Ocean Garbage – Who’s Responsible?

Ocean Garbage – Who’s Responsible?

The press release from the Imperial College London repeated below is important from the point of view of the distribution of pollutants, however I feel the extent of the study could be broadened to include the original source of oceanic pollution. Plastics and other pollutants are not somehow taken to the coasts and thrown in the ocean, nor are they the result of jettisoning from ships. In fact commercial shipping is the least likely source of oceanic pollution because of the very strictly enforced MARPOL* regulations.

The main source of ocean plastics and pollution is rivers and harbours, particularly recreational harbours, so it would be beneficial for this study to be extended to river systems and to establish the source of the pollutants.

The problem with oceanic pollutants, and the great garbage gyres that have formed in all our oceans is that they are out of sight and therefore out of mind. The individual does not associate any personal responsibility to the problem, it is too far removed from their everyday lives.

So, extending the study to river systems is important from an individual and corporate responsibility perspective. If the source is, as I have stated, primarily rivers then the local authority jurisdictions through which the rivers and all their tributaries flow must bear responsibility for the oceanic pollution. Also the management of harbours, marinas and moorings must take responsibility as well.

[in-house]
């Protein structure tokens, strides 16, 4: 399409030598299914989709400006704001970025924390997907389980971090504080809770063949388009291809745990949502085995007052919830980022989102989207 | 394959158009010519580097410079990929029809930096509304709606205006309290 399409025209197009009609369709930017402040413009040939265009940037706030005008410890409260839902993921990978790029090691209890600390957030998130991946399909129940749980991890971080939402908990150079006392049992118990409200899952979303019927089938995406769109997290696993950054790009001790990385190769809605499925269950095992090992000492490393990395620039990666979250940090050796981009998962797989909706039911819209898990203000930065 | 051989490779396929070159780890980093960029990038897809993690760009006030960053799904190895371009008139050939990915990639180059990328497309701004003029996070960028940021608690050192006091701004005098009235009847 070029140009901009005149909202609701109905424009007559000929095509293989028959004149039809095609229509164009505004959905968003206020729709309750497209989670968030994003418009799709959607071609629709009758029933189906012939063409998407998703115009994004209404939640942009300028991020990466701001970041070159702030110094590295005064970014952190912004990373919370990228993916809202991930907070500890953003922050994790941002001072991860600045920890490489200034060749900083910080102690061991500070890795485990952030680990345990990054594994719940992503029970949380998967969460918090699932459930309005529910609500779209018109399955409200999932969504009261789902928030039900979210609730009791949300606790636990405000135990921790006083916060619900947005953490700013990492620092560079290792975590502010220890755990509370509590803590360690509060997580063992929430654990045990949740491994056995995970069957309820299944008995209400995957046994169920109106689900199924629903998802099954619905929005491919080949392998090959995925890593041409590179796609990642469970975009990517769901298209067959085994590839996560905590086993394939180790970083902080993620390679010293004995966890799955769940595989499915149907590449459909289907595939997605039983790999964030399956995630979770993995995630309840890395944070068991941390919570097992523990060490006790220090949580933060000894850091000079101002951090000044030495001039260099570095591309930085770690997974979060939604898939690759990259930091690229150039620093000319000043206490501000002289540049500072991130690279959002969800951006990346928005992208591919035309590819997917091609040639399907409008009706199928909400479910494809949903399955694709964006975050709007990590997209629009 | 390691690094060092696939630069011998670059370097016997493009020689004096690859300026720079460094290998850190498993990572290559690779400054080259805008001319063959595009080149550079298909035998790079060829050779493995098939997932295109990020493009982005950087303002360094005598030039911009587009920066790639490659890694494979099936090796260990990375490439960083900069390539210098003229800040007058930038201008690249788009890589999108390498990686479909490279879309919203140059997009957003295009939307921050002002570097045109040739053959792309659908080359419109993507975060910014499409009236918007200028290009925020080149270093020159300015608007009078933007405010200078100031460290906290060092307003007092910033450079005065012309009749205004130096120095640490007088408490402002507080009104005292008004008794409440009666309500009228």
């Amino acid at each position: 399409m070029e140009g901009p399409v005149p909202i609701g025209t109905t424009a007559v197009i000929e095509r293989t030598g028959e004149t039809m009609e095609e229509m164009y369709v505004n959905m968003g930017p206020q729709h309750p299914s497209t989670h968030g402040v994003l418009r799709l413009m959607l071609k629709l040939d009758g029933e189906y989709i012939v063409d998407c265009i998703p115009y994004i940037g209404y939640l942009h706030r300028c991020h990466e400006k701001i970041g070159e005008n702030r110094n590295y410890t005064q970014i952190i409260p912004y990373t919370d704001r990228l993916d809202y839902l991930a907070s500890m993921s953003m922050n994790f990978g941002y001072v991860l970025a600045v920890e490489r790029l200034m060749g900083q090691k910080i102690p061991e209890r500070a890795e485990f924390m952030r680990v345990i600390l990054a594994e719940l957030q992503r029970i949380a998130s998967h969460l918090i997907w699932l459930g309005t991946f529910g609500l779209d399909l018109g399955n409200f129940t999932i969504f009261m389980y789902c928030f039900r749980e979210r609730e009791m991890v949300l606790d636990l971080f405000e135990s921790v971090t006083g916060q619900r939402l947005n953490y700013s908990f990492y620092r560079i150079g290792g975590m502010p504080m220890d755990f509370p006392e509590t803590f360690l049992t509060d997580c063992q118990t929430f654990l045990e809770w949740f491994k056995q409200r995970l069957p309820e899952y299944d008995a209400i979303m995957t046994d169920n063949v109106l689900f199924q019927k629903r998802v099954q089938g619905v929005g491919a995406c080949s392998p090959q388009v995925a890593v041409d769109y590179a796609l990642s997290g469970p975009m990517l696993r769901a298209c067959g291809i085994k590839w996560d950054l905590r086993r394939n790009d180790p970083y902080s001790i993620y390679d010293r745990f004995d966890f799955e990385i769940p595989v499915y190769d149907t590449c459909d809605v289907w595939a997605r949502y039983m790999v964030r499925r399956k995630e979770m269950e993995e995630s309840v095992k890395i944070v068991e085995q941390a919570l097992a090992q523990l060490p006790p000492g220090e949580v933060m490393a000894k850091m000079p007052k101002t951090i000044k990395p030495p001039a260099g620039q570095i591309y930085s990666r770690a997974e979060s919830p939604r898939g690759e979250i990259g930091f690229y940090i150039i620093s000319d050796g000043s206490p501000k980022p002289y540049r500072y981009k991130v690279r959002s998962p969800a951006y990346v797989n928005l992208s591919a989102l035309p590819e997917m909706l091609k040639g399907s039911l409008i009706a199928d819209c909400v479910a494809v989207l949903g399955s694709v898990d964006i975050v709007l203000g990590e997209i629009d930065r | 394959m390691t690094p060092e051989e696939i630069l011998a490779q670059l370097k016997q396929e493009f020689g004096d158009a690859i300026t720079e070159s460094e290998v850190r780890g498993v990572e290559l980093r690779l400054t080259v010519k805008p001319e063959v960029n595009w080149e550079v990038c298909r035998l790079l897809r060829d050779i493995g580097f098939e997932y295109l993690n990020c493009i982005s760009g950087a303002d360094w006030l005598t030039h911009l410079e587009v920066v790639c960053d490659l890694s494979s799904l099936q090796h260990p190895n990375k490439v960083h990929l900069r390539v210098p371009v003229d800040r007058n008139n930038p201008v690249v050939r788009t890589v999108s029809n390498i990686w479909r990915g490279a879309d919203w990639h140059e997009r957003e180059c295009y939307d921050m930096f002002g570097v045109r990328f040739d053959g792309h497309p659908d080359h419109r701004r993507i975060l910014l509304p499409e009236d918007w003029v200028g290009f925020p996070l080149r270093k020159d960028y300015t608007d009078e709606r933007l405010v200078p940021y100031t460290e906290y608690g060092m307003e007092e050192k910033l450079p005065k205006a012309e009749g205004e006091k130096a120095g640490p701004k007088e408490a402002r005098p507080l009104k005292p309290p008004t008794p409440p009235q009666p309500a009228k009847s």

There is much talk of enforcing litter laws on our streets so that they look tidy, but enforcement of coastal and river littering is hardly considered. I would like to see water borne waste collection systems placed in rivers and legislation put in place to make local authorities responsible for pollutants that originate within their jurisdiction, or pass through it. Let’s make local authorities, and by that the people that live there, responsible for water borne garbage that enters another jurisdiction. I can see garbage collectors being placed at the point where the local authority boundaries cross a river to minimise liability for pollutants carried downstream.

Let’s extend the studies, like those carried out by the Imperial College London, into the rivers and waterways and couple that with stakeholder contribution from local authorities and the government. The object being to develop effective legislation as well as implementation of systems and enforcement to completely clean up our river and harbour systems.

Do that and we help clean up the ocean.



“Modelling marine surface microplastic transport to assess optimal removal locations”

by Erik van Sebille and Peter Sherman, Imperial College London.

The most efficient way to clean up ocean plastics and avoid harming ecosystems is to place plastic collectors near coasts, according to a new study.

Plastic floating in the oceans is a widespread and increasing problem. Plastics including bags, bottle caps and plastic fibres from synthetic clothes wash out into the oceans from urban rivers, sewers and waste deposits.

Larger plastics are broken down into smaller fragments that can persist for hundreds or even thousands of years, and fragments of all sizes are swallowed by animals and enter the food web, disrupting ecosystems.

One area of open ocean in the North Pacific has an unusually large collection of microscopic plastics, or microplastics, and is known as the Great Pacific garbage patch. The patch is enclosed by ocean currents that concentrate the plastics into an area estimated to be larger than twice the size of the United Kingdom.